Much of California remains in abnormally dry conditions and several regions in the north state are experiencing drought, according to a Thursday report from the U.S. Drought Monitor.
Despite a series of late-season storms giving the thirsty state much needed precipitation during March, it was not enough to make up for the rain and snow deficit run up during the inordinately dry winter.
“While the late-season precipitation has reduced irrigation demands and has provided a nice boost in soil moisture and snowpack, the moisture is generally too late for drought-stressed rangeland that has already lost forage yield potential due to winter drought,” the agency reported.
The latest storms brought the Northern Sierra snowpack to 53% of normal as April 1 approaches. The date is important for water managers because that is when the snowpack in the Sierra Nevada is typically at its peak before it begins to melt and replenish reservoirs throughout California’s complex water system.
The Central Sierra’s snowpack stands at 55% of normal and the Southern Sierra is at 42% of normal.
California’s reservoirs are not yet up to full strength, a foreboding sign for a state that historically draws the lion share of its precipitation during the winter months and stores it for the dry summers.
Folsom Lake, for instance, is at 48% full at present and is at 78% of its historical average. Similarly, Lake Oroville is 64% full currently, 86% of its historic average.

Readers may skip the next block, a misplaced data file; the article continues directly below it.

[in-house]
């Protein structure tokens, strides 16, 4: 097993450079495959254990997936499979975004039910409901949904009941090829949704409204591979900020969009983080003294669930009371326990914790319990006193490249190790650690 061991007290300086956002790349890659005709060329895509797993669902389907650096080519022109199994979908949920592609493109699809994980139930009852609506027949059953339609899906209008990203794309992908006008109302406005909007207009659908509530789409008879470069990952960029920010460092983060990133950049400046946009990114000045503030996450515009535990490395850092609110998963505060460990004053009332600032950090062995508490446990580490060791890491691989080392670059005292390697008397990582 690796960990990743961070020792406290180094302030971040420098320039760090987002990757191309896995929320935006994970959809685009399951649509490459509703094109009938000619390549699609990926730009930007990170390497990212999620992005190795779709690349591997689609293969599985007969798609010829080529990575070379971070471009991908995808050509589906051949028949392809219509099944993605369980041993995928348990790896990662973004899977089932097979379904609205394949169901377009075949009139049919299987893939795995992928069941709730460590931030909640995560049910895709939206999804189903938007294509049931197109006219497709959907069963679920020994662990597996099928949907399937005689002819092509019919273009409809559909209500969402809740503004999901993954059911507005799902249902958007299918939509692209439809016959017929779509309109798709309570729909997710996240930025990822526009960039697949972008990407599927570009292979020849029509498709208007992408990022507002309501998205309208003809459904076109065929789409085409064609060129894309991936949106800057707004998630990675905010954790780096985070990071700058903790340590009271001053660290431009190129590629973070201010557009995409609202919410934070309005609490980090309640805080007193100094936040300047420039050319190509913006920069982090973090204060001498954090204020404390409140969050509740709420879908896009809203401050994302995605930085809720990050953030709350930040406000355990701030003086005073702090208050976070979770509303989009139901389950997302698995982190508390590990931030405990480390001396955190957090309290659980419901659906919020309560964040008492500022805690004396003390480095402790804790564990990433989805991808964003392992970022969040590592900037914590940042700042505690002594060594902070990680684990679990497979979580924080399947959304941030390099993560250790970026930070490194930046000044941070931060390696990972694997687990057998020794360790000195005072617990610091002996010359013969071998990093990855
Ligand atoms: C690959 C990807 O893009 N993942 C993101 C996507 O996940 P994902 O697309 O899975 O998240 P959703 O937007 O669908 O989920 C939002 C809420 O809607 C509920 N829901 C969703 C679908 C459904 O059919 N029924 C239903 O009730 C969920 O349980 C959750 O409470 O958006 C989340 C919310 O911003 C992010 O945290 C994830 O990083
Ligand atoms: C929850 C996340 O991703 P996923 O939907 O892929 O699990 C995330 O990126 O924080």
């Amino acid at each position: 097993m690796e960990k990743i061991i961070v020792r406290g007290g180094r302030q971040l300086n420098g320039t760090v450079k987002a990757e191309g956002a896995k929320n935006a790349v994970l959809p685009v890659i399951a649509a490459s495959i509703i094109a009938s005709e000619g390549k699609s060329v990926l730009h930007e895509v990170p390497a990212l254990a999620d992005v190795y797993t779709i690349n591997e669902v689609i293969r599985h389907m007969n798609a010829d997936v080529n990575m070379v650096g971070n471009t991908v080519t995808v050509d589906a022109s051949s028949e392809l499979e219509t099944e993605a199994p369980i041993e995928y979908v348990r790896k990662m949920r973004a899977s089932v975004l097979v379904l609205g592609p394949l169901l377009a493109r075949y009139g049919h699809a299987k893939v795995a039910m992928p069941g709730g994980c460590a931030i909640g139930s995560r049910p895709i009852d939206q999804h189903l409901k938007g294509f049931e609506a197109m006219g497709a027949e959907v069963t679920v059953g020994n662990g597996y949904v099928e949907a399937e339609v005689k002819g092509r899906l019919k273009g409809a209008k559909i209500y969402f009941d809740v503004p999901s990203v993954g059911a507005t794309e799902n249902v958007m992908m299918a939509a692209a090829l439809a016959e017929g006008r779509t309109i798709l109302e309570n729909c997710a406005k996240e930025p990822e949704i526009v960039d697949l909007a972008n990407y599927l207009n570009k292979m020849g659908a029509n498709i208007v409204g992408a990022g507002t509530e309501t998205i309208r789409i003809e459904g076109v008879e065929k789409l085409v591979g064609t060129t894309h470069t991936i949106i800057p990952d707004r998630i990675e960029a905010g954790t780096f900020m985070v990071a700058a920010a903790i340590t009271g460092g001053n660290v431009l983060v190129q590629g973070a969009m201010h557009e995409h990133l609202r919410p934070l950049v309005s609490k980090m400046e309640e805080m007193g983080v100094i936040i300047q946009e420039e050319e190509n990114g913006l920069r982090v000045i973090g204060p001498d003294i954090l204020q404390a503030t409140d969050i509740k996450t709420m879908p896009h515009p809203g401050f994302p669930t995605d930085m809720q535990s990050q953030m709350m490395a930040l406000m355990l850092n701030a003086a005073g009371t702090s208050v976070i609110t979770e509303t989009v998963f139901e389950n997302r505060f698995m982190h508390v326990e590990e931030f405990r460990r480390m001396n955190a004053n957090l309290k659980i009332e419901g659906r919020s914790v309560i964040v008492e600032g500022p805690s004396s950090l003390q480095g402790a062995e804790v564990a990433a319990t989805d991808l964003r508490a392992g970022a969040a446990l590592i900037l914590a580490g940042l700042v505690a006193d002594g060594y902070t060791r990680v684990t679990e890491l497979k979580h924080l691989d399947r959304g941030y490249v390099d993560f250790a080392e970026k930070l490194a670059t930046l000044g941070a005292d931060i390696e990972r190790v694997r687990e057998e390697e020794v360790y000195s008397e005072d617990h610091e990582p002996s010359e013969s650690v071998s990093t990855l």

California is set to get another round of precipitation over the weekend, but after that forecasts project clear skies and dry weather.
Still, officials haven’t abandoned hope.
“Right now, 2020 is on track to be a below-average year but we could still see large storms in March and April that will improve the current snowpack,” said Sean de Guzman, chief of Snow Surveys and Water Supply Forecasting Section for the California Department of Water Resources.
The border of Oregon and California continues to be one of the hardest-hit areas in the American West.
“Below-normal seasonal precipitation was reflected by dry soils, sub-par snowpack, and unusually low streamflow,” the monitor said. “Patches of dryness and drought also stretched from the eastern slopes of the Cascades onto the northern High Plains.”
Near all of Oregon and most of central Washington remain categorized in “abnormally dry” conditions or varying levels of drought.
The Four Corners region, where Arizona, New Mexico, Utah and Colorado intersect, continues to be hounded by drought-like conditions.
The area of the country experiencing the worst drought conditions is in Texas, along the Rio Grande and its border with Mexico. But the region enjoyed some rain over the past week, meaning the extent of area categorized as “extreme drought” was reduced since the last report.
Florida makes an unusual appearance on the drought monitor report. Usually replete with rain and moisture, most of the state is experiencing abnormally dry conditions.
“Warm, dry weather dominated the lower Southeast, including Florida, boosting irrigation demands and further reducing topsoil moisture,” the monitor reported. “Weekly temperatures averaged more than 10°F above normal in many areas from the central Gulf Coast into the Southeast, contributing to further introduction or intensification of abnormal dryness (D0) and moderate to severe drought.”
For California, a below-average water year will cause officials to fret. While most of the government’s attention is focused on the escalating coronavirus crisis, a paucity of precipitation could mean an early fire season and water restrictions in a time where people are being encouraged to repeatedly wash their hands.
– Matthew Renda